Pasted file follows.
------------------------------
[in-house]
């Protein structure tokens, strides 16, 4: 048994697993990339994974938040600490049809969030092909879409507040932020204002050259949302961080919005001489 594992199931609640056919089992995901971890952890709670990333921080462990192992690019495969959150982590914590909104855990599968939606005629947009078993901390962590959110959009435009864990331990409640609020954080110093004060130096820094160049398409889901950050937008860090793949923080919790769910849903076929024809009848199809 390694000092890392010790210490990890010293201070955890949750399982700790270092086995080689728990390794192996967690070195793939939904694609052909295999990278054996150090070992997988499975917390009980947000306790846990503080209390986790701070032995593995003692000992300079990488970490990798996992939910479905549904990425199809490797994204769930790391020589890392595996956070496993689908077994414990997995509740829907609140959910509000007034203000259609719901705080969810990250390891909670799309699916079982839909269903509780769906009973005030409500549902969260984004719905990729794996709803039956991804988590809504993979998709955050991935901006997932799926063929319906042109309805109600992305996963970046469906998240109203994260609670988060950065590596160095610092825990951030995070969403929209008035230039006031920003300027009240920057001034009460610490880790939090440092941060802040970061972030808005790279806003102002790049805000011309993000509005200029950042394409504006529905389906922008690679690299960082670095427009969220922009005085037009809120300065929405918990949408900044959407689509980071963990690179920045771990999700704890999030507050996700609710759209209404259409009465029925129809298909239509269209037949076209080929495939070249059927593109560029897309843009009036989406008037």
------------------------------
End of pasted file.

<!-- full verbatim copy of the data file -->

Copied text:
[in-house]
């Protein structure tokens, strides 16, 4: 048994697993990339994974938040600490049809969030092909879409507040932020204002050259949302961080919005001489 594992199931609640056919089992995901971890952890709670990333921080462990192992690019495969959150982590914590909104855990599968939606005629947009078993901390962590959110959009435009864990331990409640609020954080110093004060130096820094160049398409889901950050937008860090793949923080919790769910849903076929024809009848199809 390694000092890392010790210490990890010293201070955890949750399982700790270092086995080689728990390794192996967690070195793939939904694609052909295999990278054996150090070992997988499975917390009980947000306790846990503080209390986790701070032995593995003692000992300079990488970490990798996992939910479905549904990425199809490797994204769930790391020589890392595996956070496993689908077994414990997995509740829907609140959910509000007034203000259609719901705080969810990250390891909670799309699916079982839909269903509780769906009973005030409500549902969260984004719905990729794996709803039956991804988590809504993979998709955050991935901006997932799926063929319906042109309805109600992305996963970046469906998240109203994260609670988060950065590596160095610092825990951030995070969403929209008035230039006031920003300027009240920057001034009460610490880790939090440092941060802040970061972030808005790279806003102002790049805000011309993000509005200029950042394409504006529905389906922008690679690299960082670095427009969220922009005085037009809120300065929405918990949408900044959407689509980071963990690179920045771990999700704890999030507050996700609710759209209404259409009465029925129809298909239509269209037949076209080929495939070249059927593109560029897309843009009036989406008037």